Ever since master animator Hayao Miyazaki announced his retirement from feature filmmaking in September 2013, the question hanging over Japanese animation has been: Who, if anyone, will step into his very large shoes?
This search for the “new Miyazaki” began long before the Oscar-winning auteur released his 2013 swan song, the WWII-themed “The Wind Rises.” Studio Ghibli, which was Miyazaki’s creative home for nearly three decades, has raised several putative successors, including Miyazaki’s son Goro, who directed “Tales From Earthsea” and “From Up on Poppy Hill,” and “The Secret World of Arrietty” helmer Hiromasa Yonebayashi, who made Ghibli’s last feature to date, this year’s Oscar-nominated “When Marnie Was There.”
But no animator working in the Japanese industry today has approached Miyazaki’s spectacular earnings for 2001 coming-of-age fantasy “Spirited Away.” Its $300 million domestic take reset the all-time record.
The shape of the post-Miyazaki animation landscape became clearer with the December announcement by leading distributor Toho that it will release two films by up-and-coming animators with Miyazaki connections.
One is “The Red Turtle,” the first feature by Academy Award-winning Dutch animator Michael Dudok de Wit. The film is being co-produced by Studio Ghibli and a consortium of French companies, with release set for September.
The other is “Your Name?,” the first feature in three years by Makoto Shinkai, who has often been labeled a “new Miyazaki” for an imaginative scope and attention to visual detail that recall the master’s, though Shinkai’s lush style and favorite theme of young love are distinctively his own. Release is set for mid-July — a peak school holiday slot long associated with Miyazaki.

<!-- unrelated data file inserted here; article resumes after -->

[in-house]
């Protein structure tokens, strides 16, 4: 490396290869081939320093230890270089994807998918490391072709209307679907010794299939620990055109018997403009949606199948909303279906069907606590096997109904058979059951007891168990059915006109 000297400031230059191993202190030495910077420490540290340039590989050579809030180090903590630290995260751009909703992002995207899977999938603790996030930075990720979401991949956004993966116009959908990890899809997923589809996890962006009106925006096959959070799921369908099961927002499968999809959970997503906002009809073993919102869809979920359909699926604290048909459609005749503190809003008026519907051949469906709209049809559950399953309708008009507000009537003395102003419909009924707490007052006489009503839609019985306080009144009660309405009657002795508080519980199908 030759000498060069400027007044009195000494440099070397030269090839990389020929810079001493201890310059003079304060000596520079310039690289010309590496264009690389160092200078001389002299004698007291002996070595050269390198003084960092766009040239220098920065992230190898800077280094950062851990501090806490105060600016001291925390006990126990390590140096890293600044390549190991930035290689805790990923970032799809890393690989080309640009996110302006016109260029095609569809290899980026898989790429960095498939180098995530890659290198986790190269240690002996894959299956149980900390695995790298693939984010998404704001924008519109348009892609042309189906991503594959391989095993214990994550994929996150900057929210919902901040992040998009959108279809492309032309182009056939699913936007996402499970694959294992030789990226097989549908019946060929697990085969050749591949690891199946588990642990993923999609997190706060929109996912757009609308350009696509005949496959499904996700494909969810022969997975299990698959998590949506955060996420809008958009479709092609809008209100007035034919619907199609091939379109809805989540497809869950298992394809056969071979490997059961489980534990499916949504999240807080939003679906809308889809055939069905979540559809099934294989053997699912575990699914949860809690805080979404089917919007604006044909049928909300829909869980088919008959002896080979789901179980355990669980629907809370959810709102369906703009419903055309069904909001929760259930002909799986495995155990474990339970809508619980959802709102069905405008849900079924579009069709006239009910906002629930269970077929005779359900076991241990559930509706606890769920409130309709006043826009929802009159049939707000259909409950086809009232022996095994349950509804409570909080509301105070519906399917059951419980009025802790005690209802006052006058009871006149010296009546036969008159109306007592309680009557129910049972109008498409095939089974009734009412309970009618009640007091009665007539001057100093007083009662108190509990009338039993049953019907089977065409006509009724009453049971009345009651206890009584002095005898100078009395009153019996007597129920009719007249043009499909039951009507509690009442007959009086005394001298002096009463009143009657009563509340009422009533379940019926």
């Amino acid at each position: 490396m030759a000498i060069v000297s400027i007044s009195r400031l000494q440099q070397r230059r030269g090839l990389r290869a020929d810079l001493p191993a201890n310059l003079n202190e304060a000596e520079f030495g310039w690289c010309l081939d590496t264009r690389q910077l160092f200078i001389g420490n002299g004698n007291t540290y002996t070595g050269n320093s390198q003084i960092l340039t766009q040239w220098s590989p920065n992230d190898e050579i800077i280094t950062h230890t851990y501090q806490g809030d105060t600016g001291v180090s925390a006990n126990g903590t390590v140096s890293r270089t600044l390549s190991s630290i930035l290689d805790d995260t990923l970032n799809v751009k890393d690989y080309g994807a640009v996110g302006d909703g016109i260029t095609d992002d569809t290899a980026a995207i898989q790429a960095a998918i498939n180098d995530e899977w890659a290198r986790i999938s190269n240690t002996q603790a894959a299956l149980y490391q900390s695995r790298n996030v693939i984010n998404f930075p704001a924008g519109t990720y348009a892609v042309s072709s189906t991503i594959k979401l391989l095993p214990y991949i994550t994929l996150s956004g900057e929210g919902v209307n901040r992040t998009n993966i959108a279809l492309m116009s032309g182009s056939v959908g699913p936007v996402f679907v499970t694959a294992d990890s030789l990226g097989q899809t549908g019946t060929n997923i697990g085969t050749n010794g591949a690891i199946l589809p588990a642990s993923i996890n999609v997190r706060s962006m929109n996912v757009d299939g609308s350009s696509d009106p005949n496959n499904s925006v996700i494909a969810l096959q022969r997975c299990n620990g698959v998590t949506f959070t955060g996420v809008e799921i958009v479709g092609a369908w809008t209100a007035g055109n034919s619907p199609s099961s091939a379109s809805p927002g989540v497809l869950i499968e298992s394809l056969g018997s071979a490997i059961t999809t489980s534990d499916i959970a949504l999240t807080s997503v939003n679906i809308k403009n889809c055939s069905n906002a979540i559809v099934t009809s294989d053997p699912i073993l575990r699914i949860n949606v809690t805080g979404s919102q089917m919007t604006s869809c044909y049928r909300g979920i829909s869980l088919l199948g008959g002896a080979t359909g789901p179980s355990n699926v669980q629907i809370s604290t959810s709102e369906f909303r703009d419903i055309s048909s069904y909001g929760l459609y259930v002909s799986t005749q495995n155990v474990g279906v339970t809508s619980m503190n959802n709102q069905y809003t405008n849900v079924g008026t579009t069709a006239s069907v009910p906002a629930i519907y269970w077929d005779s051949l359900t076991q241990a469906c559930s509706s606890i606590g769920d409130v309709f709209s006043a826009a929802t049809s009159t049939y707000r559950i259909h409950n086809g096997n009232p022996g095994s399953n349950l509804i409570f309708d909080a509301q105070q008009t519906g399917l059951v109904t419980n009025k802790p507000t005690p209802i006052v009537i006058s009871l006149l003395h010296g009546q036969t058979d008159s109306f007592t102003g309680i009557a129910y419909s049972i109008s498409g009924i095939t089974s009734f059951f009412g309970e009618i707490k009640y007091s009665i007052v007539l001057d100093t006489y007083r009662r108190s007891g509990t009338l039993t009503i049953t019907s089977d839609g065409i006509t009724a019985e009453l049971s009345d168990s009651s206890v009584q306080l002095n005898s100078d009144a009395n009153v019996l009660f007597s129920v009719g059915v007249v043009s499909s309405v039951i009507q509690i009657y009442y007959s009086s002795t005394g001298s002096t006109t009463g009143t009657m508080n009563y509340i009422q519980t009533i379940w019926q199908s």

Shinkai is not the only animator to wear the “new Miyazaki” label. The most successful so far is Mamoru Hosoda, whose original fantasy “The Boy & the Beast” earned $49 million following its July release by Toho in Japan, representing the second-highest total for a domestic film last year.
Ghibli itself will not make features for now. “It really is over (for them),” says Jonathan Clements, author of “Anime: A History.” “It’s a brutal, accountants’ decision, but it’s based on firm evidence from the last decade that not even the Ghibli name on a film will guarantee that it will match the success of a Hayao Miyazaki film.”
“The Red Turtle” is not a true Ghibli film, contends Clements, despite studio production support, with Ghibli co-founder Isao Takahata serving as “artistic producer.” “It’s an experiment to see if a Ghibli imprimatur is enough to get a movie a healthy box office return; and if it doesn’t work, they’ve got plausible deniability to edge it out of the studio history,” he explains. “Everybody will be pleasantly surprised if ‘The Red Turtle’ is a box office smash, but I don’t think anyone is expecting it.”
But whether or not Ghibli again makes feature animation, or subsides into a legacy business, as now seems likely, the Japanese anime industry keeps rolling along.